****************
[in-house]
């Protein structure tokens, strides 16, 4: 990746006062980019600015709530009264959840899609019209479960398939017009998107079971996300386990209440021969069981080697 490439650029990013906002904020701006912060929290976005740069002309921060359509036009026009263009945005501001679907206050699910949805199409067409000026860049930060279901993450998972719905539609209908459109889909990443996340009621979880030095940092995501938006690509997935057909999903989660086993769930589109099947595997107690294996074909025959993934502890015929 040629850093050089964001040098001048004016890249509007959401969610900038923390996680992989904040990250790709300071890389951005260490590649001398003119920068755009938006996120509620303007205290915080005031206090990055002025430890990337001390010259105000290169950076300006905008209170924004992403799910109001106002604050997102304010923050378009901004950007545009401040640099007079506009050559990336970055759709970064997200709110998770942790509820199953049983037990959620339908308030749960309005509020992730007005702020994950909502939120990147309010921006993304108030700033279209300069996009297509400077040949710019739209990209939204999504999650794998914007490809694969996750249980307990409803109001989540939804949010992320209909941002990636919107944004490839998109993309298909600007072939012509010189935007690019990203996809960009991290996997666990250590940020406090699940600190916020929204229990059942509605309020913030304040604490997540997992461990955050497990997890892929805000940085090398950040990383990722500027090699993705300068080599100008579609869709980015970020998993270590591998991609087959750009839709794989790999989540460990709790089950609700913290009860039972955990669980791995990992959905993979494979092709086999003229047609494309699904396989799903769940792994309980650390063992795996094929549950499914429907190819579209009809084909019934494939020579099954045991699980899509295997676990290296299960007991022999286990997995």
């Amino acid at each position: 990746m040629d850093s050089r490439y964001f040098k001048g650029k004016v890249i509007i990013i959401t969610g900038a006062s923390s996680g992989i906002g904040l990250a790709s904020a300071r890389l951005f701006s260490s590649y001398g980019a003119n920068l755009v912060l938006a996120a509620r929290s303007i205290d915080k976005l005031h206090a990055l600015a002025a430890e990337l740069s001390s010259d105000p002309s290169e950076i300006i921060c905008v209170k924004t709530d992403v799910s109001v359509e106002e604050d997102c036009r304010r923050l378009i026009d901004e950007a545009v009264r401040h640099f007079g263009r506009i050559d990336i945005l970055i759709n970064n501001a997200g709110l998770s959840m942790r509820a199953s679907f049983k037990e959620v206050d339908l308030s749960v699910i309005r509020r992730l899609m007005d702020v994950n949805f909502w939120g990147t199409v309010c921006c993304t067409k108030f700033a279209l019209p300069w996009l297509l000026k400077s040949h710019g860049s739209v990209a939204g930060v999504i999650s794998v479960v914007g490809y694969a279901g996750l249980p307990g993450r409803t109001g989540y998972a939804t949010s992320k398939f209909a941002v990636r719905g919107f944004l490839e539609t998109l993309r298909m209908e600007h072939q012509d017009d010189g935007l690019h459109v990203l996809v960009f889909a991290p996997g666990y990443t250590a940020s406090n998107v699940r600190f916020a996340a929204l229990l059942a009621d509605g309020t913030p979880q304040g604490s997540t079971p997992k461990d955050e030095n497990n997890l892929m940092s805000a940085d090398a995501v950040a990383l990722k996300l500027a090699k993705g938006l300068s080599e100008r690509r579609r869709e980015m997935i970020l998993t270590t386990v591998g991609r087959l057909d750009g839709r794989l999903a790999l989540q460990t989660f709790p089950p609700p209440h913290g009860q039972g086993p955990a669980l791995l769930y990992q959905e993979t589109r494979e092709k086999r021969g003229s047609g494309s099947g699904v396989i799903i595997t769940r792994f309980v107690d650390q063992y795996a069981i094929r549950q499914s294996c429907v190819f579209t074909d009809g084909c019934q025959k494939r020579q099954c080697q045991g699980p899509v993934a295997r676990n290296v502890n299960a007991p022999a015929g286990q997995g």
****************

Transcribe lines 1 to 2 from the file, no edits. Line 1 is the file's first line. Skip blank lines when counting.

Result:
[in-house]
């Protein structure tokens, strides 16, 4: 990746006062980019600015709530009264959840899609019209479960398939017009998107079971996300386990209440021969069981080697 490439650029990013906002904020701006912060929290976005740069002309921060359509036009026009263009945005501001679907206050699910949805199409067409000026860049930060279901993450998972719905539609209908459109889909990443996340009621979880030095940092995501938006690509997935057909999903989660086993769930589109099947595997107690294996074909025959993934502890015929 040629850093050089964001040098001048004016890249509007959401969610900038923390996680992989904040990250790709300071890389951005260490590649001398003119920068755009938006996120509620303007205290915080005031206090990055002025430890990337001390010259105000290169950076300006905008209170924004992403799910109001106002604050997102304010923050378009901004950007545009401040640099007079506009050559990336970055759709970064997200709110998770942790509820199953049983037990959620339908308030749960309005509020992730007005702020994950909502939120990147309010921006993304108030700033279209300069996009297509400077040949710019739209990209939204999504999650794998914007490809694969996750249980307990409803109001989540939804949010992320209909941002990636919107944004490839998109993309298909600007072939012509010189935007690019990203996809960009991290996997666990250590940020406090699940600190916020929204229990059942509605309020913030304040604490997540997992461990955050497990997890892929805000940085090398950040990383990722500027090699993705300068080599100008579609869709980015970020998993270590591998991609087959750009839709794989790999989540460990709790089950609700913290009860039972955990669980791995990992959905993979494979092709086999003229047609494309699904396989799903769940792994309980650390063992795996094929549950499914429907190819579209009809084909019934494939020579099954045991699980899509295997676990290296299960007991022999286990997995």